Because I’m perpetually behind on CDs, I only get done with a previous year’s music in February.
10. Fort Orange — After the Fall. Basically, this is what I want all punk albums to sound like: furious, aggressive, short diatribes that make use of melody, rhythm and rage.
9. We’ve Built Up to NOTHING — 500 Miles to Memphis. Takes country-punk and pushes its boundaries out in all directions.
8. This Cage Has No Bottom — The Ascetic Junkies. Folk and indie-pop get mashed up in the most delightful way.
7. Ithica — Ithica. This genreless amazement is the second-most emotionally powerful album of the year and the best concept album.
6. Faithful Fools — The Damn Choir. Best lovelorn acoustic tunes of the year; it’s hard to beat a broken heart, an acoustic guitar and a cello.
5. Best of the Bees — Mansions. A jawdropping set of cast-off tunes that set up Mansions as the next Bright Eyes in terms of prolific nature and brilliant tunes.
4. Lost and Found — The Fools. Stark, beautiful acoustic tunes from two girls.
3. New Home — La Strada. Takes folk and bends it all around through world music and indie rock, producing jubilant, complex tracks that never bore.
2. Our New Life Above the Ground — Avalanche City. These are the acoustic-laden pop songs I wish I could write. Stomping, clapping, mandolin, melodies, harmonies, toms, just everything good is in these songs.
1. Sever Your Roots — The Felix Culpa. Hands down the best album of the year; nothing else even came close to approaching its masterful take on post-hardcore. The brilliant lyrics pushed it over the top.
There is absolutely no reason that I can discern to explain the unsigned status of The Damn Choir. Their album Faithful Fools is a confident, emotive, beautiful folk break-up album that showcases both the songwriting and performance chops of the members. There’s a maturity and clarity to the lyrics that propels this album far beyond the standard “I want you back” and “I miss you” themes of most break-up albums. The album is recorded incredibly well, and the overall effect of the album on me was devastating. The Damn Choir’s songs are powerful, even if they are about being depressed.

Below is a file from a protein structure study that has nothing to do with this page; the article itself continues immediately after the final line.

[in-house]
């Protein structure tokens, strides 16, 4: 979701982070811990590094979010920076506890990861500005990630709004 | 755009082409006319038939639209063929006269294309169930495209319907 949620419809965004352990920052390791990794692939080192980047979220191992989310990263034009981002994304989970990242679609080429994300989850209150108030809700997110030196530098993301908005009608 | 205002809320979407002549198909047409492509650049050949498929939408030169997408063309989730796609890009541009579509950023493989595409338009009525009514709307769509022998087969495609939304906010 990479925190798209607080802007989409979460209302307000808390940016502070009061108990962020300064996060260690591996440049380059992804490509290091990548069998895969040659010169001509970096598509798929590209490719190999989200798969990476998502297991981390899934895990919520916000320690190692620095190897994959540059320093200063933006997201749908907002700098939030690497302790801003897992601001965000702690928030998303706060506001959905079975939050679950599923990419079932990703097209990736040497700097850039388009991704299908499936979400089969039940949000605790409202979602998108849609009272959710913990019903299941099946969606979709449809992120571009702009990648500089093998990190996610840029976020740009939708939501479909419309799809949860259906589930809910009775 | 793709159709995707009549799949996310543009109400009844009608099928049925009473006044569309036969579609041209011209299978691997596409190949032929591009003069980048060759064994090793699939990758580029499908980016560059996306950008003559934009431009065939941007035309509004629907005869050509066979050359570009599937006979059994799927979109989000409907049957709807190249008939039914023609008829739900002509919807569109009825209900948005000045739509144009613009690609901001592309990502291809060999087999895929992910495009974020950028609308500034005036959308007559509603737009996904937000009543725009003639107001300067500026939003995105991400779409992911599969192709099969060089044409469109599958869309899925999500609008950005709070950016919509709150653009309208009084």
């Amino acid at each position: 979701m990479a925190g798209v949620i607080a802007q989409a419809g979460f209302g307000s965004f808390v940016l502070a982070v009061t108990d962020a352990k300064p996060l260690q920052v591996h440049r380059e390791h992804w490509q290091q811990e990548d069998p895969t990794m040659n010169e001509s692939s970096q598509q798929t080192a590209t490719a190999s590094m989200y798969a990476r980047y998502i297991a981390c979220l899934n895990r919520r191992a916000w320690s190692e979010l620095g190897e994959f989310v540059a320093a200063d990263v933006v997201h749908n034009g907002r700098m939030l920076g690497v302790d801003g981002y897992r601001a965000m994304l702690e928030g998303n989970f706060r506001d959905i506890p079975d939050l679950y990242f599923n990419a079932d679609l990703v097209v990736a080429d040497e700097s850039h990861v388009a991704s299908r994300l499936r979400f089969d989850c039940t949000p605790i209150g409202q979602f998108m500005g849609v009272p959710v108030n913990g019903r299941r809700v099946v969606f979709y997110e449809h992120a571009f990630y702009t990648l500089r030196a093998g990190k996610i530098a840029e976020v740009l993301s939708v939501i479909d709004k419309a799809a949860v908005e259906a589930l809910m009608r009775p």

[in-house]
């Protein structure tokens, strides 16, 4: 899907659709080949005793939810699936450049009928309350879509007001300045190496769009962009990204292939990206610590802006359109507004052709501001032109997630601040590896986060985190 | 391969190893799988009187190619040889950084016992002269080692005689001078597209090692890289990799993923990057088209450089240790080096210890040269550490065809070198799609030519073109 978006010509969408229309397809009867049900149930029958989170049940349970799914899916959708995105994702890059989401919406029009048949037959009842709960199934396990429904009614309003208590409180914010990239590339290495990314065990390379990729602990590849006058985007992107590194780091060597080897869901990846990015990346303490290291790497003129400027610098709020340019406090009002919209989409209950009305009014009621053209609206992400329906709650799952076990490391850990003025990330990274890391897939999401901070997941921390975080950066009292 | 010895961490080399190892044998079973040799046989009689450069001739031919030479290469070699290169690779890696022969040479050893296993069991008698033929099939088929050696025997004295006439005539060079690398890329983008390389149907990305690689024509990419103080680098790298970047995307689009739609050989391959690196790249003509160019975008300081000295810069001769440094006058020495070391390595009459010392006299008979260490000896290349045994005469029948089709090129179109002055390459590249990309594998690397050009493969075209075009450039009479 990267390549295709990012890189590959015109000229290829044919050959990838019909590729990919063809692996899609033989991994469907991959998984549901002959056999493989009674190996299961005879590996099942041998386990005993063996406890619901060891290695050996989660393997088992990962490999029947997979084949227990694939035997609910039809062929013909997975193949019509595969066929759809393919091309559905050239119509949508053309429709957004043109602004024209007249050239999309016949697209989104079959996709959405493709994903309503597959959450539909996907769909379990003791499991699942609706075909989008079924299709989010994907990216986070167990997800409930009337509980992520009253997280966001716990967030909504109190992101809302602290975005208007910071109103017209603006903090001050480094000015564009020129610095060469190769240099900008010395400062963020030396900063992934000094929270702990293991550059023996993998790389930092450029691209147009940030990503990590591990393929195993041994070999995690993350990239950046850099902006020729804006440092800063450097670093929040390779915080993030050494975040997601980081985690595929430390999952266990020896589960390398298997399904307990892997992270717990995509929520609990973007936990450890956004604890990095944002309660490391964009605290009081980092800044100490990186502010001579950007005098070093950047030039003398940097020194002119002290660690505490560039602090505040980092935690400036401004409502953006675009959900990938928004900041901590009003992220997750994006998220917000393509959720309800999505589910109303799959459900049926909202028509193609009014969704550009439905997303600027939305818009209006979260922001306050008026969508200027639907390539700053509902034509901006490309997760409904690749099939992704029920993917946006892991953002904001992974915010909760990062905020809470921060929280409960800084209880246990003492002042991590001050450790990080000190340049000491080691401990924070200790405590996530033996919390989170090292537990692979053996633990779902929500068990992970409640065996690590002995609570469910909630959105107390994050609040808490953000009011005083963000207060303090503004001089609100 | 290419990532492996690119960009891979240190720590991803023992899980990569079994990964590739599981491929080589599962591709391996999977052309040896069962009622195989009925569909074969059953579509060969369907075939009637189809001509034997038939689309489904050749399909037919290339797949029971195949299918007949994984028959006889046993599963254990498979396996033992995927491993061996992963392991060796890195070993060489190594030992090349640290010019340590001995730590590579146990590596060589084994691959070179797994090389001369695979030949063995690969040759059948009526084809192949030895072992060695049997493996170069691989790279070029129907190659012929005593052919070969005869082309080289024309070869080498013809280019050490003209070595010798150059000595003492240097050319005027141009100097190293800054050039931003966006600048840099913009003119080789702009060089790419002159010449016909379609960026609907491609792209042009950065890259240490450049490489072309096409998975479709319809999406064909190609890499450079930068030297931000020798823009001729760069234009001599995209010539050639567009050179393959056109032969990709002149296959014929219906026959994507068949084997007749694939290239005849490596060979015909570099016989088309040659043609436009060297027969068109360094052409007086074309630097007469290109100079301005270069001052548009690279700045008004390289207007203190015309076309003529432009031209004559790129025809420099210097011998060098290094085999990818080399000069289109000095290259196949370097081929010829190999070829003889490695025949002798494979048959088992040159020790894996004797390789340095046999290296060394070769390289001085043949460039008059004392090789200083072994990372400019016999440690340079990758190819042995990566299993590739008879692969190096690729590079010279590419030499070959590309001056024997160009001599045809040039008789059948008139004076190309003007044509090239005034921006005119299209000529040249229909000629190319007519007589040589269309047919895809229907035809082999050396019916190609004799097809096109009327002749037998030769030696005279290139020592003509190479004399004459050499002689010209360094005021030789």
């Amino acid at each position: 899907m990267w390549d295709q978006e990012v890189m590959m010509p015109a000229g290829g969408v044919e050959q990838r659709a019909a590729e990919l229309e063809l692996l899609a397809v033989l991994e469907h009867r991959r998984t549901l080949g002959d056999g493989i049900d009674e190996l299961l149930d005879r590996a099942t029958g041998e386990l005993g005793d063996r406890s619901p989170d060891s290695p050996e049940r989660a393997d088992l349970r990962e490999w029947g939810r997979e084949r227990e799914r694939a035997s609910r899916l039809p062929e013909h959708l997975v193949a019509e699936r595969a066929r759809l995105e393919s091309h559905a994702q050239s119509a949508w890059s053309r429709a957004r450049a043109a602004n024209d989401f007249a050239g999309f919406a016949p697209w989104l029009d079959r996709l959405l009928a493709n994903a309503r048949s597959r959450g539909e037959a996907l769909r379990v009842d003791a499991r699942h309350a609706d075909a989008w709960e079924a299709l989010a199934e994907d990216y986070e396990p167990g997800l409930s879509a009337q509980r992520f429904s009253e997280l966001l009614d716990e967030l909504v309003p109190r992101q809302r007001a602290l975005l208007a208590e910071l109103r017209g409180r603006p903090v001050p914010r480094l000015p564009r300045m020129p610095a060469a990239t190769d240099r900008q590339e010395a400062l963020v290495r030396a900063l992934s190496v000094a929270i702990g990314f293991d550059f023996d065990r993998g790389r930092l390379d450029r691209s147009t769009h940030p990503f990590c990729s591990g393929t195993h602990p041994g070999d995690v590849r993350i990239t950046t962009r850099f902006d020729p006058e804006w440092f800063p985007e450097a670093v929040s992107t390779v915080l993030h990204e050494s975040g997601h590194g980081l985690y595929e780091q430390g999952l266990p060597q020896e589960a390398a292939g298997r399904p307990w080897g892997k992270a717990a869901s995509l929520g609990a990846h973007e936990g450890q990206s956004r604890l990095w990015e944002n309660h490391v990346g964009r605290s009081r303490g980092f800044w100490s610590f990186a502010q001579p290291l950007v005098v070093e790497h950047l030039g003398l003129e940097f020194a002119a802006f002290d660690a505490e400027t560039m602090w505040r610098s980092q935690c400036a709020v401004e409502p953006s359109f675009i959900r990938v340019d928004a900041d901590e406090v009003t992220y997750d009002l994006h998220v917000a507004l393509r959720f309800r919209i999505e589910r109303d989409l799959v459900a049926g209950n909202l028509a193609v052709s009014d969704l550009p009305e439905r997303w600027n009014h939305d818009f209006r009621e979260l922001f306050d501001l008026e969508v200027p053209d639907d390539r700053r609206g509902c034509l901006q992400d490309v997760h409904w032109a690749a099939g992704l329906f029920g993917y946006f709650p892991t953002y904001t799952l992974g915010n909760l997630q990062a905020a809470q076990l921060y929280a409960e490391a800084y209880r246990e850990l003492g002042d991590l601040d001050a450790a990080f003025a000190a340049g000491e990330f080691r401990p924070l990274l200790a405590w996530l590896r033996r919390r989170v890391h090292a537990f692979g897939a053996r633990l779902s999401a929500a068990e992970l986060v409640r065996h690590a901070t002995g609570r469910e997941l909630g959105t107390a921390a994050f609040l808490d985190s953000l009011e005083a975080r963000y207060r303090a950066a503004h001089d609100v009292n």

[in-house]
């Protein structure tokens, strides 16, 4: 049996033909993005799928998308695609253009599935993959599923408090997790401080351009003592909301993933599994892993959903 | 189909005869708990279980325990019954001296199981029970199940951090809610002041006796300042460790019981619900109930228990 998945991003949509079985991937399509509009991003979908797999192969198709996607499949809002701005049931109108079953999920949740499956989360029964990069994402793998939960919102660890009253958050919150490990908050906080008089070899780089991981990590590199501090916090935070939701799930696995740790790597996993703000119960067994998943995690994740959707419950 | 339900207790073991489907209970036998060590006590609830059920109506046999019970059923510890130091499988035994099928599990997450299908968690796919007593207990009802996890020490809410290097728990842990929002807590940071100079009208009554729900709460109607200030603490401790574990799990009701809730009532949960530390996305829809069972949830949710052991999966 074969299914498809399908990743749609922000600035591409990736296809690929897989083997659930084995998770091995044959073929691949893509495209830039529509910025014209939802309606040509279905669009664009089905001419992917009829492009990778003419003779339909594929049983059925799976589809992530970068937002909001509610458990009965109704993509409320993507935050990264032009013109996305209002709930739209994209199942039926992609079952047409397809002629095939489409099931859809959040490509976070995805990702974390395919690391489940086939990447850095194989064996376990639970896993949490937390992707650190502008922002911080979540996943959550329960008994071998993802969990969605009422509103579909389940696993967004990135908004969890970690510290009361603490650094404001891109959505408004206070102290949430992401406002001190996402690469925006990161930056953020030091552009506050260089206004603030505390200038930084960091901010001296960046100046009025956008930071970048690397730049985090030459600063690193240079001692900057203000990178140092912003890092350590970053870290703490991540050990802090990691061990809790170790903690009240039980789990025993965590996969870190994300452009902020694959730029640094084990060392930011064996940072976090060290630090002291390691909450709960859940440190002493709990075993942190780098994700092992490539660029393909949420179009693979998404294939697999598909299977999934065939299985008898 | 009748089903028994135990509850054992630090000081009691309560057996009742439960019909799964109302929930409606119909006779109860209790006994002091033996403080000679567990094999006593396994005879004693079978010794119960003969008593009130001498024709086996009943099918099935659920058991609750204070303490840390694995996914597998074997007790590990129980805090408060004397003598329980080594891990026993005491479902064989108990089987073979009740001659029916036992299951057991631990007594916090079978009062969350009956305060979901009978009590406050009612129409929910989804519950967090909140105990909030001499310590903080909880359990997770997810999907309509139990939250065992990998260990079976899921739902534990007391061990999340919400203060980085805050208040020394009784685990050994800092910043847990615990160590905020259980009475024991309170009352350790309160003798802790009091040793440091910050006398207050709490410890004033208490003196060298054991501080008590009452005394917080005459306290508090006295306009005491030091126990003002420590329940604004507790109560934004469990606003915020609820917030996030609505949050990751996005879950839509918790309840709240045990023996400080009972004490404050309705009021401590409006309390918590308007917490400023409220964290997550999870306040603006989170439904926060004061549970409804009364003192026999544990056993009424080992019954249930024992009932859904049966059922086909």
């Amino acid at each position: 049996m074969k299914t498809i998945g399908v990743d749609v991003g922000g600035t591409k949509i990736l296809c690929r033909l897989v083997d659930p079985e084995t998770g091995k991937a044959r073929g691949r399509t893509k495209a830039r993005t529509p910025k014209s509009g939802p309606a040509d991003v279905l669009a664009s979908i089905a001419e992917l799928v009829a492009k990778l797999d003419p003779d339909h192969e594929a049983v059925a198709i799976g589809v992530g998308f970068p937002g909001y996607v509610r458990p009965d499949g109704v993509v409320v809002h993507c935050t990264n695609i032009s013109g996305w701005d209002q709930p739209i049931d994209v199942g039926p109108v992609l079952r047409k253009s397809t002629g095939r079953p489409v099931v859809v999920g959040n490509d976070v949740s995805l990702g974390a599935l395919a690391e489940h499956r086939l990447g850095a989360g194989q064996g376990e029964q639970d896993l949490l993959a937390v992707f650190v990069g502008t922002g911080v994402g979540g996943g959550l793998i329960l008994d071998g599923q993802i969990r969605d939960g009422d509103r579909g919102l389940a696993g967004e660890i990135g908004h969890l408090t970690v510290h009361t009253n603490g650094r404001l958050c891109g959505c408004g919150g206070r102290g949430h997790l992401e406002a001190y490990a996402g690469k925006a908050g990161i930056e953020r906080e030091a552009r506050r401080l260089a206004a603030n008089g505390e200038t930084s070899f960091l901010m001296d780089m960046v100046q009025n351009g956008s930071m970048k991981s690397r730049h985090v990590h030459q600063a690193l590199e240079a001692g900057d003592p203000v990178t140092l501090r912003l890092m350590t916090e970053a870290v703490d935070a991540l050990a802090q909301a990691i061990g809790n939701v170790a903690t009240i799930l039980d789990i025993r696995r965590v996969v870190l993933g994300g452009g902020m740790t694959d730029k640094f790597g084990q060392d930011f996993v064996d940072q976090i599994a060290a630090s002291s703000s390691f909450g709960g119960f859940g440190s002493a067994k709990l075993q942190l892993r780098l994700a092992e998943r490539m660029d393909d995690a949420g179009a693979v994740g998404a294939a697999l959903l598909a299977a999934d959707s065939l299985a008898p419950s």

The Damn Choir used to be called Gordon and Katy, after the principal songwriters: Gordon Robertson (vocals/guitar) and Katy Myers (cello). Their interplay makes the album work; Robertson’s gentle picking and strumming is perfectly accompanied by Myers’ legato bowing. There are rarely times when the two are apart, and several of the best tracks here feature nothing but Robertson’s voice, Robinson’s guitar and Myers’ cello. “Love is a Trap” is one of these tracks, as a fingerpicking guitar line reminescent of Iron and Wine is given emotional weight by a sonorous cello line. Robertson’s unadorned vocals seem to emerge from his mouth without effort here and on the rest of the album; his voice sounds absolutely comfortable within the twelve songs of Faithful Fools.
It’s this comfort and ease that makes this album work. These songs don’t feel forced, and none of the arrangements feel like overkill. There is no filler, nor is there any overage. These songs are pared down to the essentials. On standout “Black,” that means that there’s a piano involved as well. On “Bricks,” there’s some spare drumming in addition to the piano. “What Lovers Do” is a duet with a female vocalist, highly reminiscent of the Damien Rice/Lisa Hannigan collaborations.
Another comparison can be drawn to Rice in that both Rice and TDC treat their music with an almost reverent seriousness. Rice hollers his emotions much more abrasively than the easy-on-the-ears TDC, but the way they treat their songs and their subject matter is similar. This is not fun music; it’s important music. It means something.
Faithful Fools is a depressing ride, no doubt about it. But it’s also an incredibly gorgeous album with lyrical weight. Though morose, it is a comforting album, as the songs breathe with a confident gleam. The Damn Choir might not be happy, but they are really good.